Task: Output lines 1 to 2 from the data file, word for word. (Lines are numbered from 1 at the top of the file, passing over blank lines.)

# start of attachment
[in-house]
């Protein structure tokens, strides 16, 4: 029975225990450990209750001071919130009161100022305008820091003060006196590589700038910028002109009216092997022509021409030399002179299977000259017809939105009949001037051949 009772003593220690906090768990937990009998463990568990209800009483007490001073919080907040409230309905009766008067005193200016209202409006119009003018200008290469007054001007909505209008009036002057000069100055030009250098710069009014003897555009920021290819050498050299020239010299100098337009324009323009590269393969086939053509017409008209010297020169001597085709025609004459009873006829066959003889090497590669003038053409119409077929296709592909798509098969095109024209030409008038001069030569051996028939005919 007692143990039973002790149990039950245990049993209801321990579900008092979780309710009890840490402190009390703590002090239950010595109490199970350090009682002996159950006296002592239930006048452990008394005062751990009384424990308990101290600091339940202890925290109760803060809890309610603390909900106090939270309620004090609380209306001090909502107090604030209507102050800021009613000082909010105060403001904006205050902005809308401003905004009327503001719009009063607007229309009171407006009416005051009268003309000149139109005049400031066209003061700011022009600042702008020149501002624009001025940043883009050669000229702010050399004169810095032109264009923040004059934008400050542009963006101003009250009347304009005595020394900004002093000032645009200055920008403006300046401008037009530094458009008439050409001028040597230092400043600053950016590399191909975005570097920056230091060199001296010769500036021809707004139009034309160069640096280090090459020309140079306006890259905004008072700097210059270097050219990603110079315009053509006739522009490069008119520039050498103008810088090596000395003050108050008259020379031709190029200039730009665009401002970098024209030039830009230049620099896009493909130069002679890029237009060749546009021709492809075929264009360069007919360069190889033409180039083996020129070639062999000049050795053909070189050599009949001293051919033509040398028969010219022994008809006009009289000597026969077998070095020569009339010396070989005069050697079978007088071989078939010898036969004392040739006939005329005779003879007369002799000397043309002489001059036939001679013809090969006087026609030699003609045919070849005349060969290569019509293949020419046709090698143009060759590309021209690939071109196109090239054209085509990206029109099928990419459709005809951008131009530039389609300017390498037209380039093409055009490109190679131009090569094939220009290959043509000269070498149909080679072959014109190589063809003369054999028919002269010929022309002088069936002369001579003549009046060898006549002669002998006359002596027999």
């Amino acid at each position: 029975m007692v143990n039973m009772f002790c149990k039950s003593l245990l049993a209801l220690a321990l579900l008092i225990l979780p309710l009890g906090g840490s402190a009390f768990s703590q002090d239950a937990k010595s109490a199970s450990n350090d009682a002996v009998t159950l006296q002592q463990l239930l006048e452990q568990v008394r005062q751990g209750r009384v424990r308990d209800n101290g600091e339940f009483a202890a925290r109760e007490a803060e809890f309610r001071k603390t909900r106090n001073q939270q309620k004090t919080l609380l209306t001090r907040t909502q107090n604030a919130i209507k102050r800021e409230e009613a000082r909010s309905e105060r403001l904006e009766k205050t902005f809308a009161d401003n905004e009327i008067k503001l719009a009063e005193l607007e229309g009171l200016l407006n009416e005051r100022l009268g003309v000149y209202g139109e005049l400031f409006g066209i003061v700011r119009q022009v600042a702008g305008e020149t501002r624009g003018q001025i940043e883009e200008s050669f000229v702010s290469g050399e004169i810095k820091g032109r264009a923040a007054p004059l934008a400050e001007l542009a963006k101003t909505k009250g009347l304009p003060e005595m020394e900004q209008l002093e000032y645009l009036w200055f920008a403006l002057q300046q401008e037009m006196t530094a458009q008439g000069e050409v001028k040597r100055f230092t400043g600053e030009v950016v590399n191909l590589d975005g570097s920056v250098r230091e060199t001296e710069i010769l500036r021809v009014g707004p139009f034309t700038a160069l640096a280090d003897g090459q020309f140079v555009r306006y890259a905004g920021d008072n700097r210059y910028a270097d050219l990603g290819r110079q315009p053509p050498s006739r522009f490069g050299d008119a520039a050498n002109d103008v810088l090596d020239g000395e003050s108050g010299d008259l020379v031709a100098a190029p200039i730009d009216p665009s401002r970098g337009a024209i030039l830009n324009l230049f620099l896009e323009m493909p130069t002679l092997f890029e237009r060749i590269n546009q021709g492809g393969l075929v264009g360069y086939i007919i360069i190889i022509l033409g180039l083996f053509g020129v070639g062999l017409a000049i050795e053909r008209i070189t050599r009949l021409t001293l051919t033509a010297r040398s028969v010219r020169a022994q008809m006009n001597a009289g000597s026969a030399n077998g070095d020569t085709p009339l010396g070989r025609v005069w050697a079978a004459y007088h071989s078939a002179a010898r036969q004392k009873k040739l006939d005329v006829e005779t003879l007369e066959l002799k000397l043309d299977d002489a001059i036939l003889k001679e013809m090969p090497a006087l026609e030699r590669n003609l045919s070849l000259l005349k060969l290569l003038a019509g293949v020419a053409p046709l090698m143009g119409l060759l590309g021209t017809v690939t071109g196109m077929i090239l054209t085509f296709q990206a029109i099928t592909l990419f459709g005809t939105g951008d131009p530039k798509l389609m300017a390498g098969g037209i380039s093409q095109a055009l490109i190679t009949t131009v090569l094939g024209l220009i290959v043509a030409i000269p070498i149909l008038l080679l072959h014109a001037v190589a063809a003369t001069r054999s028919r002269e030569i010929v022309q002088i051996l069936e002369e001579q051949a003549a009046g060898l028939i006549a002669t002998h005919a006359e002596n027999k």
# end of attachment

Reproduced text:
[in-house]
């Protein structure tokens, strides 16, 4: 029975225990450990209750001071919130009161100022305008820091003060006196590589700038910028002109009216092997022509021409030399002179299977000259017809939105009949001037051949 009772003593220690906090768990937990009998463990568990209800009483007490001073919080907040409230309905009766008067005193200016209202409006119009003018200008290469007054001007909505209008009036002057000069100055030009250098710069009014003897555009920021290819050498050299020239010299100098337009324009323009590269393969086939053509017409008209010297020169001597085709025609004459009873006829066959003889090497590669003038053409119409077929296709592909798509098969095109024209030409008038001069030569051996028939005919 007692143990039973002790149990039950245990049993209801321990579900008092979780309710009890840490402190009390703590002090239950010595109490199970350090009682002996159950006296002592239930006048452990008394005062751990009384424990308990101290600091339940202890925290109760803060809890309610603390909900106090939270309620004090609380209306001090909502107090604030209507102050800021009613000082909010105060403001904006205050902005809308401003905004009327503001719009009063607007229309009171407006009416005051009268003309000149139109005049400031066209003061700011022009600042702008020149501002624009001025940043883009050669000229702010050399004169810095032109264009923040004059934008400050542009963006101003009250009347304009005595020394900004002093000032645009200055920008403006300046401008037009530094458009008439050409001028040597230092400043600053950016590399191909975005570097920056230091060199001296010769500036021809707004139009034309160069640096280090090459020309140079306006890259905004008072700097210059270097050219990603110079315009053509006739522009490069008119520039050498103008810088090596000395003050108050008259020379031709190029200039730009665009401002970098024209030039830009230049620099896009493909130069002679890029237009060749546009021709492809075929264009360069007919360069190889033409180039083996020129070639062999000049050795053909070189050599009949001293051919033509040398028969010219022994008809006009009289000597026969077998070095020569009339010396070989005069050697079978007088071989078939010898036969004392040739006939005329005779003879007369002799000397043309002489001059036939001679013809090969006087026609030699003609045919070849005349060969290569019509293949020419046709090698143009060759590309021209690939071109196109090239054209085509990206029109099928990419459709005809951008131009530039389609300017390498037209380039093409055009490109190679131009090569094939220009290959043509000269070498149909080679072959014109190589063809003369054999028919002269010929022309002088069936002369001579003549009046060898006549002669002998006359002596027999």